While the Washington Capitals rode Semyon Varlamov's hot goaltending in the playoffs last season, a language barrier kept coach Bruce Boudreau and his staff from effectively communicating with the young Russian.
Problem solved - in the form of Arturs Irbe. On Thursday, the Caps announced the hiring of the former NHL goalie as goaltending coach to replace Dave Prior, who resigned for family reasons. Irbe brings a wealth of experience from his playing days as well as the ability to speak Russian - a seemingly perfect combination for the Caps.
"I have been young guy in league; I have been old guy in league," Irbe said. "I have been up-and-down guy, which nobody wants to experience, but along the road you say those bumps actually made you richer and have given you a lot of experience."
Irbe played 13 NHL seasons and helped the Carolina Hurricanes to the Stanley Cup Finals in 2002. The netminder also played for his native Latvia in the 2002 and 2006 Olympics.
Irbe, who had been coaching goaltenders for Riga Dynamo of the Kontinental Hockey League, steps into an intriguing situation. Boudreau said Thursday that Jose Theodore will enter camp as the No. 1 goalie even though Varlamov supplanted him as the starter in the playoffs.
"Right now, Jose's the No. 1 guy, and [Varlamov and Michal Neuvirth] have got to come in and play the way they did last year and try to push him out," Boudreau said. "Varly came in and did a great job where we just couldn't take him out. But that was 13 games - it doesn't make up for 12 years of experience. I've seen an awful lot of goalies come in and do great at a young age and then go into a slump for a year or two. I think Jose has earned and deserves the right to start out as the No. 1 guy."
No matter who gets the bulk of the playing time, Irbe can relate. He played against Theodore in the NHL - beating him in the 2002 playoffs - and his ability to speak Russian should aid Varlamov's development.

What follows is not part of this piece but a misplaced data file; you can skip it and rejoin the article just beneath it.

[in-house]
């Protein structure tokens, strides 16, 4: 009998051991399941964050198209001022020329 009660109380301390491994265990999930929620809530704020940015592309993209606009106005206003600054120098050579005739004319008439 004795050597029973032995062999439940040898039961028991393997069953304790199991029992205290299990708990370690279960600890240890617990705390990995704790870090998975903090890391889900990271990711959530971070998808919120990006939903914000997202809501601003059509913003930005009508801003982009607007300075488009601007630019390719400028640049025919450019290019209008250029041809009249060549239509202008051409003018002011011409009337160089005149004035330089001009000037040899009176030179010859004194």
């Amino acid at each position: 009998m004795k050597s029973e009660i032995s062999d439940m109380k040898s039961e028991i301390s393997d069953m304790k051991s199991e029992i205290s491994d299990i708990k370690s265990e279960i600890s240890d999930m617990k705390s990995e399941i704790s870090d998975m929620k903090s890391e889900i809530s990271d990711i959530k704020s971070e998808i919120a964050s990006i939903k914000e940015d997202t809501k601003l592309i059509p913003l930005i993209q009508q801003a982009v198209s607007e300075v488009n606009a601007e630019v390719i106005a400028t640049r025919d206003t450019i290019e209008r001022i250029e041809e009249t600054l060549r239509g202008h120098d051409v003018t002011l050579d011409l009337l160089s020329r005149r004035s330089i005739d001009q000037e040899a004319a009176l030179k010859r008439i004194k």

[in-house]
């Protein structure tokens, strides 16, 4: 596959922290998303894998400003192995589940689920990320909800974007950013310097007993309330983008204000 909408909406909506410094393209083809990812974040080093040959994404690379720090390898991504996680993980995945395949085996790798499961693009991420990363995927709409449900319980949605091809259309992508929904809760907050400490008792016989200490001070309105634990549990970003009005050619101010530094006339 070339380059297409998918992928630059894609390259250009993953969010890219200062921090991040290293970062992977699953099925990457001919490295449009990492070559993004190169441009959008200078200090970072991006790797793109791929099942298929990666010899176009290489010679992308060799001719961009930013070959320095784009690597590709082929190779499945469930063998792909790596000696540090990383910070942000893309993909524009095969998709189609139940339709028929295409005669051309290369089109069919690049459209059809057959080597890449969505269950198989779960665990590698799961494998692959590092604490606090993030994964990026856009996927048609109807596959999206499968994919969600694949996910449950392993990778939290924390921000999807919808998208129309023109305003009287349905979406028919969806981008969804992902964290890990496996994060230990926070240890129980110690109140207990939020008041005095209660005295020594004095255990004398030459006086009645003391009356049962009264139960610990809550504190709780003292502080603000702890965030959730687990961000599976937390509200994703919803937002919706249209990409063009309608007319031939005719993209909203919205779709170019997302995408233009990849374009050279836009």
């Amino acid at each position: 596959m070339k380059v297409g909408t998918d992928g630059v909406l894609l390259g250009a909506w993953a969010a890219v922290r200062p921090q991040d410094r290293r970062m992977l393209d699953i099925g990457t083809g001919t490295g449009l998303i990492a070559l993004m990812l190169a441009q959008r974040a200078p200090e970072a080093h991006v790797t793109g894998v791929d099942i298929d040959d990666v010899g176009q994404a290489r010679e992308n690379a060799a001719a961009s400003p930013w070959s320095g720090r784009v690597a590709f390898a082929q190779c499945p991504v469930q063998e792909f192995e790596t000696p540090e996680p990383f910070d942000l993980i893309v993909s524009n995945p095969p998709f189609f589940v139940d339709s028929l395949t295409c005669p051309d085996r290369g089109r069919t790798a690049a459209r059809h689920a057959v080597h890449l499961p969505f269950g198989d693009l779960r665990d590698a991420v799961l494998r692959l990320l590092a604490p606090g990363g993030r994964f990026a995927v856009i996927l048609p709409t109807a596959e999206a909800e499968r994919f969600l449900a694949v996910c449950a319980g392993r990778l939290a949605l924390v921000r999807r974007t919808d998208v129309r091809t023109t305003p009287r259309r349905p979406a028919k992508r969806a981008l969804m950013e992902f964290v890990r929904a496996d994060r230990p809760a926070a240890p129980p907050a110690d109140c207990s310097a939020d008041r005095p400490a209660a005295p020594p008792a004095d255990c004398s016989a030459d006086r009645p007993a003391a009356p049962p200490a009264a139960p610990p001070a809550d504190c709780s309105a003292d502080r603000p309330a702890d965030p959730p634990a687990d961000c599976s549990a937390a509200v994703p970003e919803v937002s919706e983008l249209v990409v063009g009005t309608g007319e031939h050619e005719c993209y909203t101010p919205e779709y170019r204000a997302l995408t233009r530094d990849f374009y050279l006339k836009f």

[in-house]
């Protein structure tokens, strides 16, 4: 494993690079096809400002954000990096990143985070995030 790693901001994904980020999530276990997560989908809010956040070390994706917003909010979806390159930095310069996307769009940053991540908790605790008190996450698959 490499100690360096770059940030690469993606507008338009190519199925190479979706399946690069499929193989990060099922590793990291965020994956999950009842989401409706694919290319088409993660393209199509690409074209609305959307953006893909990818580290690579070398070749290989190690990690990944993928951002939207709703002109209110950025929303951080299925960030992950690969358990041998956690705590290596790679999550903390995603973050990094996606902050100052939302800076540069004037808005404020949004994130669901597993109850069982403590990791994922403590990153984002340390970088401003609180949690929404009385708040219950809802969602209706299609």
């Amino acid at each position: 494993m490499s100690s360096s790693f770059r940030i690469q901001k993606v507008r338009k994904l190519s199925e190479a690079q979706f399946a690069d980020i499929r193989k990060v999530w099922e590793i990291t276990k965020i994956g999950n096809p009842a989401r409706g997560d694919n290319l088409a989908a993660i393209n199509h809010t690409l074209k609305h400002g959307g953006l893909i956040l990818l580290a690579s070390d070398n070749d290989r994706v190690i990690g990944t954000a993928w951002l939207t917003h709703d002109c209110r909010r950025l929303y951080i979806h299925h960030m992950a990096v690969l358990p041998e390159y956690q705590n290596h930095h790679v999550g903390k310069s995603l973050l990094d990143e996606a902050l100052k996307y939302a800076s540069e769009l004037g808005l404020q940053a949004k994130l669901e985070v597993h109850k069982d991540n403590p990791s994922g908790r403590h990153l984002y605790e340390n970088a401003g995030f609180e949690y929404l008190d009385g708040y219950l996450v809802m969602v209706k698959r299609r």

"He's fluent in a lot of languages, and I think that helps a lot," general manager George McPhee said. "There are some nuances of the goaltenders that are really difficult to explain or decipher if there's a language barrier."
Prior, who left after 12 seasons with the Caps, helped the team come up with candidates to replace him. Prior was the goalies coach with San Jose in 1992-93 while Irbe was there, and Caps assistant Dean Evason played with Irbe for the Sharks.
McPhee said the 42-year-old came "highly recommended" by Prior and Evason, more for his knowledge of the game and position than his coaching experience. He has worked only with Riga Dynamo and the Latvian national team.
"I think there's gonna be a real understanding there whereas in reality all the head coach wants to see is how hard [the goalie] works and stopping the puck," Boudreau said. "It's really important to have a guy that's a good communicator as a goaltending coach and who knows his stuff and is respected."
Irbe was a pioneer of sorts for European goalies in the NHL, one of the first to be a consistent starter. Irbe finished his NHL career in 2004 after stints in the American Hockey League and ECHL and played in Europe before retiring in 2007. He wanted to move back to the United States to be closer to his son, who lives in Raleigh, N.C.
While personal reasons played into taking the job with the Caps, Irbe has another goal: the one he just missed out on with the Hurricanes in 2002.
"I have never touched the Cup," Irbe said. "Some people have said, 'Are you crazy? You [aren't still] playing - now you can rub the Cup.' I said, 'No, I am not touching it. I do not deserve it.'
"So maybe this is the opportunity."